ERIC Number: ED168303
Record Type: RIE
Publication Date: 1978
Reference Count: 0
Young Children's Comprehension of Person Pronouns.
Steig, Janet B.; Arnold, Marjorie R.
A study was conducted to test the validity of the Linguistic Features Hypothesis, which predicts that unmarked personal pronouns will be learned first by children, yielding the following order of acquisition: first person before second, followed by third; singular before plural; and subjective case before objective or genitive. A review of the literature generally supports this view. This study, motivated by the lack of a comprehensive approach to pronoun acquisition research, studied comprehension data for "I,""you,""he,""she,""it,""we," and "they." The subjects, 30 middle-class male and female English-speaking children from 2 1/2 to 4 1/2 years of age, were tested for comprehension of the genitive and objective cases through commands eliciting behavioral responses, and for comprehension of the subjective case through commands eliciting verbal responses. No correct responses were found to "it," and this pronoun was dropped from further analysis. The oldest subject group (4 1/2 years) performed better than the two other groups (3 1/2 and 2 1/2 years). No support was found for the prediction that first person precedes second. However, singular forms were comprehended significantly better than plural ones. Finally, no effects were found for case. Thus only partial support was found for the Linguistic Features Theory. (AM)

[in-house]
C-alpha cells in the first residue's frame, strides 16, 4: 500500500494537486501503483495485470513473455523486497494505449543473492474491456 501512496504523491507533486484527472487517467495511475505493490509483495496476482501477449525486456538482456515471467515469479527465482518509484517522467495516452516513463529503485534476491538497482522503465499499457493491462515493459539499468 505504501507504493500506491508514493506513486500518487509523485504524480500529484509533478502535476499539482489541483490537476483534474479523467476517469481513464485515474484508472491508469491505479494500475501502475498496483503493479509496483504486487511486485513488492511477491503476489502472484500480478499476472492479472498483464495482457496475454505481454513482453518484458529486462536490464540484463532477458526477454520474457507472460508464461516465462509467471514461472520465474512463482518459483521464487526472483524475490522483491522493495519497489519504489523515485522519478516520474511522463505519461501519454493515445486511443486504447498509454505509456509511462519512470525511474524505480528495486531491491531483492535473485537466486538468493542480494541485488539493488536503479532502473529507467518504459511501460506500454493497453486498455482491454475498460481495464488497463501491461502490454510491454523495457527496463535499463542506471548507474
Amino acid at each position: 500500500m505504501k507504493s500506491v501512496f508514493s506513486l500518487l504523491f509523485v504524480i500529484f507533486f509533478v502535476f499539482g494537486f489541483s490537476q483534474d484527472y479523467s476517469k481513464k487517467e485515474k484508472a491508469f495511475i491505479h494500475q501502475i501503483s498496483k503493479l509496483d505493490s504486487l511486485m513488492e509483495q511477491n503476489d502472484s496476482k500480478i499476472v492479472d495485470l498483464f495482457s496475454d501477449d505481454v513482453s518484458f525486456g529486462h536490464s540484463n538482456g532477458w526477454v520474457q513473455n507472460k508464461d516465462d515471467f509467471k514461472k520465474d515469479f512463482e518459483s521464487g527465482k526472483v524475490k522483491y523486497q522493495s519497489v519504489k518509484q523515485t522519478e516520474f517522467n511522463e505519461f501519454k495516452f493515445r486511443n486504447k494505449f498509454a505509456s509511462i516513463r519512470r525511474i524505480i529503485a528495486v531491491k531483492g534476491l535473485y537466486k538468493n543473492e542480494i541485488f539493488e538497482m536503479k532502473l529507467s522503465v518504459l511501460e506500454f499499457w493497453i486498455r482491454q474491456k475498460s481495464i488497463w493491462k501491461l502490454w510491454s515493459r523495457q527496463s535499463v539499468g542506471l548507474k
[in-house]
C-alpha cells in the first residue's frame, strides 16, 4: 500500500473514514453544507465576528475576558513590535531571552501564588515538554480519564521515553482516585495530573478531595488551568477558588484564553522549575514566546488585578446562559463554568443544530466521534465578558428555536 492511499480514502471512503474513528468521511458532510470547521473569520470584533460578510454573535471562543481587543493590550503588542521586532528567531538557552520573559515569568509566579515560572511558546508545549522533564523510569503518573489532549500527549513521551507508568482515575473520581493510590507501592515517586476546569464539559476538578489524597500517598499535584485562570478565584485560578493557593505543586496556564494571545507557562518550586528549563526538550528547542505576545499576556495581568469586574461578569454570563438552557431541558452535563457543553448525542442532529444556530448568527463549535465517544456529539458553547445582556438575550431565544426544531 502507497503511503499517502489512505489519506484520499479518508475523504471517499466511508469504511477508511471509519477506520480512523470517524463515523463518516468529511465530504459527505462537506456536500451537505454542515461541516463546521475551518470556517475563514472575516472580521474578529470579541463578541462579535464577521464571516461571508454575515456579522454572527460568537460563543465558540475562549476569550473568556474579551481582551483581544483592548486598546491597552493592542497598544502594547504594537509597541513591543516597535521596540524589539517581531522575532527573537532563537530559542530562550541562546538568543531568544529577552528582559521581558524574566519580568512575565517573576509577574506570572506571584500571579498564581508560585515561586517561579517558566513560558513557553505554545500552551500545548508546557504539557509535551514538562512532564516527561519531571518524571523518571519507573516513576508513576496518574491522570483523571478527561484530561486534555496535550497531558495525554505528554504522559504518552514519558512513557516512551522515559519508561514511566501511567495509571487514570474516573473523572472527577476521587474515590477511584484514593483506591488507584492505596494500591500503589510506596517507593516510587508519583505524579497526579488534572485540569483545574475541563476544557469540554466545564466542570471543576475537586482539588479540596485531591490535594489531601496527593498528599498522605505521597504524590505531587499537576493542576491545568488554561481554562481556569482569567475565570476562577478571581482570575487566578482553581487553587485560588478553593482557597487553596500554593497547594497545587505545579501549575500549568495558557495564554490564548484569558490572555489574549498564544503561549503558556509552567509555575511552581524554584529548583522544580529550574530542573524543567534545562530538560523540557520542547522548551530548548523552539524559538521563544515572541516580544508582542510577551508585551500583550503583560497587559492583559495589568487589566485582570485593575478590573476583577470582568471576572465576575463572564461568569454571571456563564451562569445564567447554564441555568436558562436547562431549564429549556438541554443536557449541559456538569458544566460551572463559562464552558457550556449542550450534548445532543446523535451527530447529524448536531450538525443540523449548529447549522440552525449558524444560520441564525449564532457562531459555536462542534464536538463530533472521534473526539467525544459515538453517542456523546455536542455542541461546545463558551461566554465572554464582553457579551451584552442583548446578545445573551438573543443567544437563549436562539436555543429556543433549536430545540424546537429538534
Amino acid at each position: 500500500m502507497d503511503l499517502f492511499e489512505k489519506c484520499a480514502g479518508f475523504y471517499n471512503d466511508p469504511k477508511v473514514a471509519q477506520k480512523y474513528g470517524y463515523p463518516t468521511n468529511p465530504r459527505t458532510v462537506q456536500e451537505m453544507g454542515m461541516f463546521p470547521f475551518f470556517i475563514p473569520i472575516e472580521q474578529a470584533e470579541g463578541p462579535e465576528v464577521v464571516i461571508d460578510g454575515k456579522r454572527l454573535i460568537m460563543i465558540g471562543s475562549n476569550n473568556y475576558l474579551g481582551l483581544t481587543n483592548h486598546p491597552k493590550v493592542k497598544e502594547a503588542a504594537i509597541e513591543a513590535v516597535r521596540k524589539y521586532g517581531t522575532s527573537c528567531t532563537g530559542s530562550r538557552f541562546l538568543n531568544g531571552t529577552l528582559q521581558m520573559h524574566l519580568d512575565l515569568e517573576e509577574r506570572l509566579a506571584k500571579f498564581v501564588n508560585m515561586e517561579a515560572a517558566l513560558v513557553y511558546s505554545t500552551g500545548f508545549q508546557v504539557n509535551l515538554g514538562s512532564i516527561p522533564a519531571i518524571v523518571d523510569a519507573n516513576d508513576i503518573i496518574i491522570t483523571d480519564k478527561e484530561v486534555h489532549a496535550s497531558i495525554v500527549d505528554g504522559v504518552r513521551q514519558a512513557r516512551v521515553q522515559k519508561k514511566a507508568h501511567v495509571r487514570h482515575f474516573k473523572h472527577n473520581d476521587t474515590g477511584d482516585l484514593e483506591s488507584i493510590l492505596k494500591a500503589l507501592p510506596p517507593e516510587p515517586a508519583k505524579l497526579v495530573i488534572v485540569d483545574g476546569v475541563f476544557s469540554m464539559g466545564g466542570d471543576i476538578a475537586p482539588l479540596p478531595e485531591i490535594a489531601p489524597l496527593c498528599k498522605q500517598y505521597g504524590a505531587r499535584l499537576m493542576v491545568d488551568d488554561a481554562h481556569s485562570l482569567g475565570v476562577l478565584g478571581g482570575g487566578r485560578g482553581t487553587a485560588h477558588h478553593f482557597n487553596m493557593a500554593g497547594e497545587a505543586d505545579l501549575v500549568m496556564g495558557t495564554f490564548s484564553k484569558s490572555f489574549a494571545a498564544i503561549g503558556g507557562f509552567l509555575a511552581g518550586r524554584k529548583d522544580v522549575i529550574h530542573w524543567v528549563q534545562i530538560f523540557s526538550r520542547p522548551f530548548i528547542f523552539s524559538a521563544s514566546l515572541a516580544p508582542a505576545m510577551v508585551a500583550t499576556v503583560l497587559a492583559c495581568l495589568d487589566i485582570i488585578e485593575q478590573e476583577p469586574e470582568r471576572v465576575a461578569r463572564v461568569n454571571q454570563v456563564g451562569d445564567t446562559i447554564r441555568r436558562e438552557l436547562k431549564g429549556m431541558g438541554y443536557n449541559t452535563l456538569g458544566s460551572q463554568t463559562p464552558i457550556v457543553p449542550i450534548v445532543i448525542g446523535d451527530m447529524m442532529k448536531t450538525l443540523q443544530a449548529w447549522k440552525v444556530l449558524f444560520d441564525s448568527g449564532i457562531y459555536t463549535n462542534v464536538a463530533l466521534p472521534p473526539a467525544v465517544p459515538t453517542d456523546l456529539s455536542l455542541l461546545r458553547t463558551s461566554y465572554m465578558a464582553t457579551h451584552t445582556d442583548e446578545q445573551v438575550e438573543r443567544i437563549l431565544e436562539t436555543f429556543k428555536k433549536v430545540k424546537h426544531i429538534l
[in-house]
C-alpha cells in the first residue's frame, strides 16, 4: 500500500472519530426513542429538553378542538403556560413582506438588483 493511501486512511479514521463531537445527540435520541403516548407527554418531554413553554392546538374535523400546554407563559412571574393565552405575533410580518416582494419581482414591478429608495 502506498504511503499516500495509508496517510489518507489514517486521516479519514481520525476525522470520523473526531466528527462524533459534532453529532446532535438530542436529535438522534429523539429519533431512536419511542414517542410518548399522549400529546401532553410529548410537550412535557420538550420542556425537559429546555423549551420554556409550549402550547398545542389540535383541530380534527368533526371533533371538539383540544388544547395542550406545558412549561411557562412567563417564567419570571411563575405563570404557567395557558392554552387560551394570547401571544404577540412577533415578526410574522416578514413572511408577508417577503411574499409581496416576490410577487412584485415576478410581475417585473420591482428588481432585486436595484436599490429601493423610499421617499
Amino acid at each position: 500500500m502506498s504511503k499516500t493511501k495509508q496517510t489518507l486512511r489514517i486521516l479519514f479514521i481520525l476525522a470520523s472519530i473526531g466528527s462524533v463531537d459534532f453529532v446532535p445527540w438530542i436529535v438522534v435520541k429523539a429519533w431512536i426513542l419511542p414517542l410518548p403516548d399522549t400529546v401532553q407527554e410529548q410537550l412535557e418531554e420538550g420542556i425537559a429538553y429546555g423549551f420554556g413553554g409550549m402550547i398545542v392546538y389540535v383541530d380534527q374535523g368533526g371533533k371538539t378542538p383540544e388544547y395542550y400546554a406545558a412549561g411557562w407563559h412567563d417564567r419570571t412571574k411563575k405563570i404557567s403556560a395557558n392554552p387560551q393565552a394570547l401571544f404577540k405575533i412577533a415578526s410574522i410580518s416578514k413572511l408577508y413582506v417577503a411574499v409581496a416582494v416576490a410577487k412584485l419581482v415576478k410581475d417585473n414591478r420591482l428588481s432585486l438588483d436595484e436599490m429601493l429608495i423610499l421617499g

Publication Type: Speeches/Meeting Papers; Reports - Research
Education Level: N/A
Authoring Institution: N/A
Note: Paper presented at the Southeast Conference on Human Development (Atlanta, Georgia, April 1978) ; Best copy available